That is, until Christmas rolled around, and I needed a book--fast!--as a stocking stuffer for my wife. That's when I caved on my principles and coughed up $11.44 to purchase Mindy Kaling's Why Not Me? from Mr. Bezos. Maybe it'll help pay for a screw on his next space rocket.

Summing up

So my success rate was pretty good, almost 75% if you give me partial credit on that last goal. But I didn't achieve my main goal, which was to sell a book series.

At this point, I don't think that'll ever happen. And I'm okay with that.

After all, I've got a new play to finish.

Monday, December 6, 2021

That ticking timebomb

I don't usually discuss movies in this space. In fact, I haven't yet. But no movie has captured the travails and triumphs of the writer's life quite like tick, tick... BOOM!, which premiered on Netflix a couple weeks ago. And I can't say enough good things about it.

The film is based on the stage musical written by Jonathan Larson, who went on to fame and immortality as the genius behind Rent. What is now believed to be an undiagnosed case of Marfan syndrome led to Larson's sudden and tragic death from an aortic aneurysm on the morning of Rent's first off-Broadway preview. He was only 35.

tick, tick... BOOM! was Larson's third musical, coming a couple years before Rent's first staged reading in 1993, but his first to get multiple productions and serious attention.

I saw the stage musical in 2015 at Denver's now defunct Ignite Theater. To be honest, I was underwhelmed by it all. While I was drawn to the premise, I found the music to be mostly unforgettable and the production painfully claustrophobic, constrained as it was to a small black box stage dominated by a stack of weird, too-steep levels. I also felt the main character was unsympathetic and, frankly, annoying--a wannabe composer absolutely convinced of his own greatness despite failing to demonstrate it at any point in the two-hour-long musical.

Here's the thing. Although the musical was largely based on Jonathan's life, and even though the main character is named Jon, the stage musical is only semi-autobiographical. That's because it changes some key facts about Jonathan's life and fills in the rest of the cast with fictional characters. So there's nothing in the stage version that guarantees that he will ever find success.

When it came time to adapt the stage musical for the film, first-time director Lin-Manuel Miranda--who seems to be everywhere these days--made one strategic decision that changed the whole trajectory of the film. What he did, quite simply, is drop the semi.

From the very first scene, the film presents itself as the story of the Jonathan Larson, the creator of Rent. And it reminds us that we lost him right as he'd reached the cusp of success (no spoilers here).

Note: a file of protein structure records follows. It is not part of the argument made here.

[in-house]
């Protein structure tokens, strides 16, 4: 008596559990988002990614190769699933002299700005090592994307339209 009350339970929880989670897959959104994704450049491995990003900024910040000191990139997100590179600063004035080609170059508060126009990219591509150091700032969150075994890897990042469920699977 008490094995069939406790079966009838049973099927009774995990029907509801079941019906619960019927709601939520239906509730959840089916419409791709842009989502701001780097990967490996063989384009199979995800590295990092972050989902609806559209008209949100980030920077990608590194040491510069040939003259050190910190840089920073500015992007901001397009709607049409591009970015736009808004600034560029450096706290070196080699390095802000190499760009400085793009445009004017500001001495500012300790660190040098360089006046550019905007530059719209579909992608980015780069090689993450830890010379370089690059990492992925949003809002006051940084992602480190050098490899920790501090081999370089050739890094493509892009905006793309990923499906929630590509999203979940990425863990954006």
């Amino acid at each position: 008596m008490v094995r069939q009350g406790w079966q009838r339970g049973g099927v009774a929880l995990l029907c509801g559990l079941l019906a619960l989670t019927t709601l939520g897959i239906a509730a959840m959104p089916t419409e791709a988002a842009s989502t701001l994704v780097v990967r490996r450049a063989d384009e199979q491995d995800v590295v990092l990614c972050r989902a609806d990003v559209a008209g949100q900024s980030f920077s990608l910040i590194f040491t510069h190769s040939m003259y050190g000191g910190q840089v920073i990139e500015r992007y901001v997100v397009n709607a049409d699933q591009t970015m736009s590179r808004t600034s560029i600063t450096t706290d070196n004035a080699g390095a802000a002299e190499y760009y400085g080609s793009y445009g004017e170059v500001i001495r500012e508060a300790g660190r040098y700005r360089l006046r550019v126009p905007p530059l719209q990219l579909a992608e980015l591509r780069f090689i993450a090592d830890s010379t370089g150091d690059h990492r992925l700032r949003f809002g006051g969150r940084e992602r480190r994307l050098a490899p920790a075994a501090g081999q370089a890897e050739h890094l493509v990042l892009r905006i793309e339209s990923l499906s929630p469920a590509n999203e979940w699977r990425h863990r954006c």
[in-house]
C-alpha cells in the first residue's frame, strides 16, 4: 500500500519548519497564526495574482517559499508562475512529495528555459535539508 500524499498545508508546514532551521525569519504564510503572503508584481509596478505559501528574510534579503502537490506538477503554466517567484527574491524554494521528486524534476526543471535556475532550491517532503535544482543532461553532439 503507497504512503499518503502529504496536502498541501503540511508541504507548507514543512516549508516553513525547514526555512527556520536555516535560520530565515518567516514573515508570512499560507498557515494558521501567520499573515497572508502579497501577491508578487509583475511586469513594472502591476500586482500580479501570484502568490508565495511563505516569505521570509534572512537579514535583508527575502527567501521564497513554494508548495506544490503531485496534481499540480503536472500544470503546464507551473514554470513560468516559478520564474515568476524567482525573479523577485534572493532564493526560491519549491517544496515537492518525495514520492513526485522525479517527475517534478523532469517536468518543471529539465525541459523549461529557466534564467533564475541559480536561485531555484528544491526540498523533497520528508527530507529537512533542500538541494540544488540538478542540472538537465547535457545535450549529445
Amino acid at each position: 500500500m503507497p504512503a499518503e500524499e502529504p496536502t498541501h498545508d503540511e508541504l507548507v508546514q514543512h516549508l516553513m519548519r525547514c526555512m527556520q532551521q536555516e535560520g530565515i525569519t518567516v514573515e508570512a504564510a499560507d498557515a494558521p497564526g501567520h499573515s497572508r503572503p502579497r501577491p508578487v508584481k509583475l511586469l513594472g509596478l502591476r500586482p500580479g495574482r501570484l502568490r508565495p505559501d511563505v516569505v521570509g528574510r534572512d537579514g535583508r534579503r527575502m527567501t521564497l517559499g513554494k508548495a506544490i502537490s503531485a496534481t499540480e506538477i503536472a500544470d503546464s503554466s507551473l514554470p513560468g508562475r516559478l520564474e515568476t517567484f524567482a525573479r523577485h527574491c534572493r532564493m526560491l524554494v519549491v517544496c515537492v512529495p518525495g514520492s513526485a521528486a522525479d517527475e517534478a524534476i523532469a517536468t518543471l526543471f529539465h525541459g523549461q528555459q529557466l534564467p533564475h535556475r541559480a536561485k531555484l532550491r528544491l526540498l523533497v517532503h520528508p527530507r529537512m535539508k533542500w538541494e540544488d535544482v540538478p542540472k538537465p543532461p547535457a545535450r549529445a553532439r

That changes everything. No longer a wannabe, Jonathan is seen as the genius he was. What's more, we feel his struggle every time he runs into a brick wall trying to put his latest musical on its feet. As producer after producer slams the door on his dreams, all we can think is one thing: How can these people be so blind?

Andrew Garfield's ebullient performance also goes a long way toward making Jonathan a character you can't help but love. His Jonathan practically bounces off the walls as he leads his friends in an impromptu ditty about the Bohemian life ("Boho Life") or drools over his best friend Michael's newfound financial success as a Wall Street hack ("No More").

Guess what? The music is no longer forgettable. Larson's angular melodies really benefit from the driving guitar work and dynamic vocal performances they're given here, so much so that I've been humming the tunes almost non-stop still I saw the movie almost two weeks ago,

And let's give Miranda some credit. The guy knows how to stage a musical number. Song after song leaps off the screen with dynamic camerawork and a wry sense of humor. And while the dancing may not be as ambitious as it is in some musicals (this is an intimate, small-scale show after all), it is bursting with energy and perfectly matches the spirit of each piece.

You've especially got to love the chorus of past and present Broadway greats in the moving diner-set anthem "Sunday".

Having belonged to several writing groups, I know that many beginning writers love to write about their struggles breaking in. As if there's something unique or compelling about their story.

I've got one piece of advice about that. Don't. That's a story for the geniuses to tell, not us mortals.